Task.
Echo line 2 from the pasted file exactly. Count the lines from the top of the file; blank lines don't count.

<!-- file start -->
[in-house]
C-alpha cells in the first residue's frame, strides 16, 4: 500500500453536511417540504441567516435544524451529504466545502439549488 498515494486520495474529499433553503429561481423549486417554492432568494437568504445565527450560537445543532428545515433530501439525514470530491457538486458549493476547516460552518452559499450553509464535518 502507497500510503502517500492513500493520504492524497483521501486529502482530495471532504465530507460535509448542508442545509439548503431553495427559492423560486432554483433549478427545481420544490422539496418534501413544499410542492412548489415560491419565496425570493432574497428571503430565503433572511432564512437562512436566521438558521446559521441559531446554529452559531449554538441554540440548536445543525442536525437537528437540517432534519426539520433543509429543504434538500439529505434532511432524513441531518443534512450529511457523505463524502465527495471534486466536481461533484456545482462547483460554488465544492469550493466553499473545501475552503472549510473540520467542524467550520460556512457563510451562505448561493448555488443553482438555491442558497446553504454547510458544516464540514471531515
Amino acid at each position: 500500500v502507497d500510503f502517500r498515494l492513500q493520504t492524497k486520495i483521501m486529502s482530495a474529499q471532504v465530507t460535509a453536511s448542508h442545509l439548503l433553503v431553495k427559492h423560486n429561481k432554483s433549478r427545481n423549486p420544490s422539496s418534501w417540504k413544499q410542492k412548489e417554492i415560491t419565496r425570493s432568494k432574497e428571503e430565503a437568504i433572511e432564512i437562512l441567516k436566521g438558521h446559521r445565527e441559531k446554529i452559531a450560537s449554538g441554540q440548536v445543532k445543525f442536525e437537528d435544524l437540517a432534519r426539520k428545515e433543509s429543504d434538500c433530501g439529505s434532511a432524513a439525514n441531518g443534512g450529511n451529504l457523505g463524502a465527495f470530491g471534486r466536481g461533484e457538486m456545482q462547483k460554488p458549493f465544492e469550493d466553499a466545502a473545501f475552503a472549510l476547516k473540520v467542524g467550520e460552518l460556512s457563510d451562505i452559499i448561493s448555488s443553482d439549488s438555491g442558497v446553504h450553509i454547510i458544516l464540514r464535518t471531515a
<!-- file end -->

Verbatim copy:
C-alpha cells in the first residue's frame, strides 16, 4: 500500500453536511417540504441567516435544524451529504466545502439549488 498515494486520495474529499433553503429561481423549486417554492432568494437568504445565527450560537445543532428545515433530501439525514470530491457538486458549493476547516460552518452559499450553509464535518 502507497500510503502517500492513500493520504492524497483521501486529502482530495471532504465530507460535509448542508442545509439548503431553495427559492423560486432554483433549478427545481420544490422539496418534501413544499410542492412548489415560491419565496425570493432574497428571503430565503433572511432564512437562512436566521438558521446559521441559531446554529452559531449554538441554540440548536445543525442536525437537528437540517432534519426539520433543509429543504434538500439529505434532511432524513441531518443534512450529511457523505463524502465527495471534486466536481461533484456545482462547483460554488465544492469550493466553499473545501475552503472549510473540520467542524467550520460556512457563510451562505448561493448555488443553482438555491442558497446553504454547510458544516464540514471531515